Generic name: Certolizumab Vials [ cer-to-LIZ-u-mab-PEG-ol ]
Drug class: TNF alfa inhibitors
Medically reviewed by Drugs.com. Last updated on Mar 13, 2023.
- Very bad and sometimes deadly infections have happened in patients who take Cimzia (certolizumab vials). Most people who had these infections were taking other drugs to lower the immune system like methotrexate or steroid drugs. If you have any infection, are taking antibiotics now or in the recent past, or have had many infections, talk with your doctor.
- TB (tuberculosis) has been seen in patients started on Cimzia (certolizumab vials). These patients were exposed to TB in the past, but never got the infection. You will be tested to see if you have been exposed to TB before starting Cimzia (certolizumab vials).
- Lymphoma and other cancers have happened in people who take Cimzia (certolizumab vials) or drugs like it. This has been deadly in some cases. Talk with the doctor.
- This medicine is not approved for use in children. Talk with the doctor.
Uses of Cimzia:
- It is used to treat Crohn's disease.
- It is used to treat rheumatoid arthritis.
- It is used to treat psoriatic arthritis.
- It is used to treat ankylosing spondylitis.
- It is used to treat plaque psoriasis.
- It is used to treat spondyloarthritis.
- It may be given to you for other reasons. Talk with the doctor.
What do I need to tell my doctor BEFORE I take Cimzia?
- If you have an allergy to certolizumab pegol or any other part of Cimzia (certolizumab vials).
- If you are allergic to Cimzia (certolizumab vials); any part of Cimzia (certolizumab vials); or any other drugs, foods, or substances. Tell your doctor about the allergy and what signs you had.
- If you have an infection.
- If you are taking any of these drugs: Abatacept, adalimumab, anakinra, etanercept, golimumab, infliximab, natalizumab, rituximab, or tocilizumab.
This is not a list of all drugs or health problems that interact with Cimzia (certolizumab vials).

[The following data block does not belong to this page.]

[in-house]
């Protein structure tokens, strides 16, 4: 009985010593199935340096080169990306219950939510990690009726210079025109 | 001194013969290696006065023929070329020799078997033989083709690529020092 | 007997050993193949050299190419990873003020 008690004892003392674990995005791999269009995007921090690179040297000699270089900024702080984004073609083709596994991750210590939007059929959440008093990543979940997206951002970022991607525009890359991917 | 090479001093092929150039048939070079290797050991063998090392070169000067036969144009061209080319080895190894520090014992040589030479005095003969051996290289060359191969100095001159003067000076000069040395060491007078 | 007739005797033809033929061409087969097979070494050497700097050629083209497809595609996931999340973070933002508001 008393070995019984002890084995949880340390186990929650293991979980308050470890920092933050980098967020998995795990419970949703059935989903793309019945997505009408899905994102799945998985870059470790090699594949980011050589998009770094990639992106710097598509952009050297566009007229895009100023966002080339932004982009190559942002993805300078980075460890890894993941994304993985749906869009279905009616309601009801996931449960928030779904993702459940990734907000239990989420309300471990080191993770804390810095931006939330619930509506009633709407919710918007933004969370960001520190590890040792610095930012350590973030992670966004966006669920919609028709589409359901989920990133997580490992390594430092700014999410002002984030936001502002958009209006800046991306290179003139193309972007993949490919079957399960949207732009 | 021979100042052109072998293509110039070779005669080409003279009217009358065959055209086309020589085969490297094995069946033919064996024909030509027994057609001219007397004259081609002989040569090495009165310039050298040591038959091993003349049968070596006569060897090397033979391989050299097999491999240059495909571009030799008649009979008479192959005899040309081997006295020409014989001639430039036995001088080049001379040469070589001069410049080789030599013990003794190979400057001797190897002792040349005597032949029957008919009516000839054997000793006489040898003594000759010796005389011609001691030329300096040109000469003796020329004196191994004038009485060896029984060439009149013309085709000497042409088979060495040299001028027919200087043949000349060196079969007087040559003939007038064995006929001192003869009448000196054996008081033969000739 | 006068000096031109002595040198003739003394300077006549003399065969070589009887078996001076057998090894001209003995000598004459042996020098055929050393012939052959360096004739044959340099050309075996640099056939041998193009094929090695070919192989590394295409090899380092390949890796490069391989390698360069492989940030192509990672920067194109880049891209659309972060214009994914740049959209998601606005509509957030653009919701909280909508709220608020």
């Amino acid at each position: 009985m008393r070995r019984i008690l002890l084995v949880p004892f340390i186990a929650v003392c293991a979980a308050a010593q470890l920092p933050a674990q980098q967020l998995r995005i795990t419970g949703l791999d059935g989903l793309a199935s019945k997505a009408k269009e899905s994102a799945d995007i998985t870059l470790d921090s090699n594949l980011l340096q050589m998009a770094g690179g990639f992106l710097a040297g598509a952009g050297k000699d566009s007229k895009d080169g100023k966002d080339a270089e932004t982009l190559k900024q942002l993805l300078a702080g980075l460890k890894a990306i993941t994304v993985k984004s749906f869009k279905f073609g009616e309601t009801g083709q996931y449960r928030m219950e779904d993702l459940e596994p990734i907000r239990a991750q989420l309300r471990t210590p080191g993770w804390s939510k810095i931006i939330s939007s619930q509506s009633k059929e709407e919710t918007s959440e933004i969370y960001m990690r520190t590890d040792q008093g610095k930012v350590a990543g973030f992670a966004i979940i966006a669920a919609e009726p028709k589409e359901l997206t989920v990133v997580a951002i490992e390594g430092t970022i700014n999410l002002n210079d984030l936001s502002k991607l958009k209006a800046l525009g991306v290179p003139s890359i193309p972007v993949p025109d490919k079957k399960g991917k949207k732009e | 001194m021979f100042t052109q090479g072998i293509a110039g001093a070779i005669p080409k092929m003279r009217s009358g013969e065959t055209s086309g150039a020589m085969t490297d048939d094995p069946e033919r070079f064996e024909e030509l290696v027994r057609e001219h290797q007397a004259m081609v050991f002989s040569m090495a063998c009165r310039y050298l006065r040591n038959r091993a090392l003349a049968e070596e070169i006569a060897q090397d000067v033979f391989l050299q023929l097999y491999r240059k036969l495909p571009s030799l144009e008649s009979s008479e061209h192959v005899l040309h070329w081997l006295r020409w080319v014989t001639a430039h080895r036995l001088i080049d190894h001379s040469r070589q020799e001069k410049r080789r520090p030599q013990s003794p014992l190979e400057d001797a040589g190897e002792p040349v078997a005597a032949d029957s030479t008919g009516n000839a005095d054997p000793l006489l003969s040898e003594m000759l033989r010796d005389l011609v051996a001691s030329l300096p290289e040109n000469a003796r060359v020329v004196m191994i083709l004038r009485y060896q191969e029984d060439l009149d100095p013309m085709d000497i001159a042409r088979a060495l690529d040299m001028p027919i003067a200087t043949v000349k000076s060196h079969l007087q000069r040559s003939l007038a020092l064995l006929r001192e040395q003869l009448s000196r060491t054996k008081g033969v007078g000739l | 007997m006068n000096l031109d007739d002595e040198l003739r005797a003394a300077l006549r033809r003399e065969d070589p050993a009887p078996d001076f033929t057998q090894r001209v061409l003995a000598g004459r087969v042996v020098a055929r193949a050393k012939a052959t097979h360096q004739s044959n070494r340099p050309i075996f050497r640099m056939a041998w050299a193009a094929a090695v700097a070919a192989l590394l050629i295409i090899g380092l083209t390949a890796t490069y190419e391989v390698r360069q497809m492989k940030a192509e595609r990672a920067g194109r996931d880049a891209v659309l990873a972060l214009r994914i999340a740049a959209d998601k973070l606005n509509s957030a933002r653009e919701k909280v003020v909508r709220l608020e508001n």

Tell your doctor and pharmacist about all of your drugs (prescription or OTC, natural products, vitamins) and health problems. You must check to make sure that it is safe for you to take Cimzia (certolizumab vials) with all of your drugs and health problems. Do not start, stop, or change the dose of any drug without checking with your doctor.
What are some things I need to know or do while I take Cimzia?
- Tell all of your health care providers that you take Cimzia (certolizumab vials). This includes your doctors, nurses, pharmacists, and dentists.
- You may have more chance of getting an infection. Wash hands often. Stay away from people with infections, colds, or flu.
- If you have had hepatitis B before or carry the virus, Cimzia (certolizumab vials) can cause the virus to become active. This can lead to very bad and sometimes deadly liver problems. You will be tested for hepatitis B before starting Cimzia (certolizumab vials). You will need to watch for signs of hepatitis while taking Cimzia (certolizumab vials) and for several months after stopping it. Talk with your doctor.
- Talk with your doctor before getting any vaccines. Use of some vaccines with Cimzia (certolizumab vials) may either raise the chance of an infection or make the vaccine not work as well.
- Do not get a weakened bacteria like BCG for bladder cancer while you use Cimzia (certolizumab vials). Talk with your doctor.
- Have blood work checked as you have been told by the doctor. Talk with the doctor.
- If you have high blood sugar (diabetes), talk with your doctor. You may be more likely to get infections.
- This medicine may affect certain lab tests. Tell all of your health care providers and lab workers that you take Cimzia (certolizumab vials).
- Have your skin checked as you have been told by your doctor.
- Rarely, people using drugs like this one have had nervous system problems. Sometimes, these problems have not gone away. Call your doctor right away if you have a burning, numbness, or tingling feeling that is not normal; change in eyesight; dizziness; seizures; or weakness in your arms or legs.